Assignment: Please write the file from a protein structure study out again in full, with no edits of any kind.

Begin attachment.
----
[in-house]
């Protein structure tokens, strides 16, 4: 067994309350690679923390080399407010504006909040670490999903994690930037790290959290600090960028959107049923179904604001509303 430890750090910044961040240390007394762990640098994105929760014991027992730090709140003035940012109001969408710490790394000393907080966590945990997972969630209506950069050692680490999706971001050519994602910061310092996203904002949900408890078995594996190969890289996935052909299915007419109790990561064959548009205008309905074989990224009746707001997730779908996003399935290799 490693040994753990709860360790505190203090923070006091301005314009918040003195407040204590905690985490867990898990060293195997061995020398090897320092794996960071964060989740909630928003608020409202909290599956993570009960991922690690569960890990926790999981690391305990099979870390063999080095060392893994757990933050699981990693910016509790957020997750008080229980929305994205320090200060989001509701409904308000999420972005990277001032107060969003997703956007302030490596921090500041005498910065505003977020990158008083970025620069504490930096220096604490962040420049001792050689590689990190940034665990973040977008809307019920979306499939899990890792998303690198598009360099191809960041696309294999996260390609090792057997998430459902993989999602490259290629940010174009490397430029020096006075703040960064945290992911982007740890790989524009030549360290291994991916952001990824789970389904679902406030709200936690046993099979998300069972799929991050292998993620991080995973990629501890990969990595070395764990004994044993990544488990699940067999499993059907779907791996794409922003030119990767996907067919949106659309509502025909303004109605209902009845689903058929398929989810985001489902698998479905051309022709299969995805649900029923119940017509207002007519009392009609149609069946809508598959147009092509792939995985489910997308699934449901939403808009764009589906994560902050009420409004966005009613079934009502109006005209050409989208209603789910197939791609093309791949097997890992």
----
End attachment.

[in-house]
């Protein structure tokens, strides 16, 4: 067994309350690679923390080399407010504006909040670490999903994690930037790290959290600090960028959107049923179904604001509303 430890750090910044961040240390007394762990640098994105929760014991027992730090709140003035940012109001969408710490790394000393907080966590945990997972969630209506950069050692680490999706971001050519994602910061310092996203904002949900408890078995594996190969890289996935052909299915007419109790990561064959548009205008309905074989990224009746707001997730779908996003399935290799 490693040994753990709860360790505190203090923070006091301005314009918040003195407040204590905690985490867990898990060293195997061995020398090897320092794996960071964060989740909630928003608020409202909290599956993570009960991922690690569960890990926790999981690391305990099979870390063999080095060392893994757990933050699981990693910016509790957020997750008080229980929305994205320090200060989001509701409904308000999420972005990277001032107060969003997703956007302030490596921090500041005498910065505003977020990158008083970025620069504490930096220096604490962040420049001792050689590689990190940034665990973040977008809307019920979306499939899990890792998303690198598009360099191809960041696309294999996260390609090792057997998430459902993989999602490259290629940010174009490397430029020096006075703040960064945290992911982007740890790989524009030549360290291994991916952001990824789970389904679902406030709200936690046993099979998300069972799929991050292998993620991080995973990629501890990969990595070395764990004994044993990544488990699940067999499993059907779907791996794409922003030119990767996907067919949106659309509502025909303004109605209902009845689903058929398929989810985001489902698998479905051309022709299969995805649900029923119940017509207002007519009392009609149609069946809508598959147009092509792939995985489910997308699934449901939403808009764009589906994560902050009420409004966005009613079934009502109006005209050409989208209603789910197939791609093309791949097997890992």